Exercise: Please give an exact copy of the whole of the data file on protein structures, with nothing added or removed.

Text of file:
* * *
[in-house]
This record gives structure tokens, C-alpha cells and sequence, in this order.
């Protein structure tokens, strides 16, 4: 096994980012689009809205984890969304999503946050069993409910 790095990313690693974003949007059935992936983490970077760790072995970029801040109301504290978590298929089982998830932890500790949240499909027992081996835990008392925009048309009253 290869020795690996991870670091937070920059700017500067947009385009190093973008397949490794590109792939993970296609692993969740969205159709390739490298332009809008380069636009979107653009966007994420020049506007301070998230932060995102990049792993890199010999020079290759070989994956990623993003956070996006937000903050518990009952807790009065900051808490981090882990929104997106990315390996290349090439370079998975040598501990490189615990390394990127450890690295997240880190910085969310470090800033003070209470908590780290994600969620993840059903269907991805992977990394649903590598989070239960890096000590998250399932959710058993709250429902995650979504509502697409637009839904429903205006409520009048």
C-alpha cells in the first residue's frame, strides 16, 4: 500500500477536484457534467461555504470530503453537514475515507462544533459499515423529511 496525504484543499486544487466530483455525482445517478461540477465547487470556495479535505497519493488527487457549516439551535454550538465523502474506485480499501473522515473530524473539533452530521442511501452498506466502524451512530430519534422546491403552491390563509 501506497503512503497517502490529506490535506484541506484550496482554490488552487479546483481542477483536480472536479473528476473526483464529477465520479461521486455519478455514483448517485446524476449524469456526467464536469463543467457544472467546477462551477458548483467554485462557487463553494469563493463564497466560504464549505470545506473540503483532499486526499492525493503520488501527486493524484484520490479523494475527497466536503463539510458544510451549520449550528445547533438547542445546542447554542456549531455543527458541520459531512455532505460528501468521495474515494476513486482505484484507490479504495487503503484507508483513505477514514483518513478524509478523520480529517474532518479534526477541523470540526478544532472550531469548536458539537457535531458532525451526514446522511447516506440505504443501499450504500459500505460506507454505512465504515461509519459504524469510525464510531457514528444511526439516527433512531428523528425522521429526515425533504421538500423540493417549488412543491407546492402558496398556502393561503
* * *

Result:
[in-house]
This record gives structure tokens, C-alpha cells and sequence, in this order.
């Protein structure tokens, strides 16, 4: 096994980012689009809205984890969304999503946050069993409910 790095990313690693974003949007059935992936983490970077760790072995970029801040109301504290978590298929089982998830932890500790949240499909027992081996835990008392925009048309009253 290869020795690996991870670091937070920059700017500067947009385009190093973008397949490794590109792939993970296609692993969740969205159709390739490298332009809008380069636009979107653009966007994420020049506007301070998230932060995102990049792993890199010999020079290759070989994956990623993003956070996006937000903050518990009952807790009065900051808490981090882990929104997106990315390996290349090439370079998975040598501990490189615990390394990127450890690295997240880190910085969310470090800033003070209470908590780290994600969620993840059903269907991805992977990394649903590598989070239960890096000590998250399932959710058993709250429902995650979504509502697409637009839904429903205006409520009048």
C-alpha cells in the first residue's frame, strides 16, 4: 500500500477536484457534467461555504470530503453537514475515507462544533459499515423529511 496525504484543499486544487466530483455525482445517478461540477465547487470556495479535505497519493488527487457549516439551535454550538465523502474506485480499501473522515473530524473539533452530521442511501452498506466502524451512530430519534422546491403552491390563509 501506497503512503497517502490529506490535506484541506484550496482554490488552487479546483481542477483536480472536479473528476473526483464529477465520479461521486455519478455514483448517485446524476449524469456526467464536469463543467457544472467546477462551477458548483467554485462557487463553494469563493463564497466560504464549505470545506473540503483532499486526499492525493503520488501527486493524484484520490479523494475527497466536503463539510458544510451549520449550528445547533438547542445546542447554542456549531455543527458541520459531512455532505460528501468521495474515494476513486482505484484507490479504495487503503484507508483513505477514514483518513478524509478523520480529517474532518479534526477541523470540526478544532472550531469548536458539537457535531458532525451526514446522511447516506440505504443501499450504500459500505460506507454505512465504515461509519459504524469510525464510531457514528444511526439516527433512531428523528425522521429526515425533504421538500423540493417549488412543491407546492402558496398556502393561503